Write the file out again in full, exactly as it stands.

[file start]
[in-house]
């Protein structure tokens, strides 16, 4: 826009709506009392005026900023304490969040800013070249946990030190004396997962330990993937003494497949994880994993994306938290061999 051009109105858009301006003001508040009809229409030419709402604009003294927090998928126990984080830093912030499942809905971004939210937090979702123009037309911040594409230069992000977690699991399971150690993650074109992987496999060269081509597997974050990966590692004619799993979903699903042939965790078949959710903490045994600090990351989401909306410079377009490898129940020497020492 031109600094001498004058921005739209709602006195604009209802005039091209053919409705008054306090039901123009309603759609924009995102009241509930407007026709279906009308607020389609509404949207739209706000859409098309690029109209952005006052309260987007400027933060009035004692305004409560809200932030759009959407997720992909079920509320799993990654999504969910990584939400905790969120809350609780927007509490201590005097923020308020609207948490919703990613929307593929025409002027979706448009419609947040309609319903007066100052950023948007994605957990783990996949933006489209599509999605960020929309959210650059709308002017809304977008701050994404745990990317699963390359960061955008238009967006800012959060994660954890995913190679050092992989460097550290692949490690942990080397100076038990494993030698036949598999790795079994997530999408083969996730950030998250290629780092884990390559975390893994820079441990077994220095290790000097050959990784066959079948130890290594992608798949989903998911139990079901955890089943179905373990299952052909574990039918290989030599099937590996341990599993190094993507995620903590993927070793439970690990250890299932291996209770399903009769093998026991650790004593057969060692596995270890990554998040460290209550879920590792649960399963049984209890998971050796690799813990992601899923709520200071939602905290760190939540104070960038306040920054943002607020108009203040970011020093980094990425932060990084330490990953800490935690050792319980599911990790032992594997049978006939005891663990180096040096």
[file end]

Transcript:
[in-house]
């Protein structure tokens, strides 16, 4: 826009709506009392005026900023304490969040800013070249946990030190004396997962330990993937003494497949994880994993994306938290061999 051009109105858009301006003001508040009809229409030419709402604009003294927090998928126990984080830093912030499942809905971004939210937090979702123009037309911040594409230069992000977690699991399971150690993650074109992987496999060269081509597997974050990966590692004619799993979903699903042939965790078949959710903490045994600090990351989401909306410079377009490898129940020497020492 031109600094001498004058921005739209709602006195604009209802005039091209053919409705008054306090039901123009309603759609924009995102009241509930407007026709279906009308607020389609509404949207739209706000859409098309690029109209952005006052309260987007400027933060009035004692305004409560809200932030759009959407997720992909079920509320799993990654999504969910990584939400905790969120809350609780927007509490201590005097923020308020609207948490919703990613929307593929025409002027979706448009419609947040309609319903007066100052950023948007994605957990783990996949933006489209599509999605960020929309959210650059709308002017809304977008701050994404745990990317699963390359960061955008238009967006800012959060994660954890995913190679050092992989460097550290692949490690942990080397100076038990494993030698036949598999790795079994997530999408083969996730950030998250290629780092884990390559975390893994820079441990077994220095290790000097050959990784066959079948130890290594992608798949989903998911139990079901955890089943179905373990299952052909574990039918290989030599099937590996341990599993190094993507995620903590993927070793439970690990250890299932291996209770399903009769093998026991650790004593057969060692596995270890990554998040460290209550879920590792649960399963049984209890998971050796690799813990992601899923709520200071939602905290760190939540104070960038306040920054943002607020108009203040970011020093980094990425932060990084330490990953800490935690050792319980599911990790032992594997049978006939005891663990180096040096």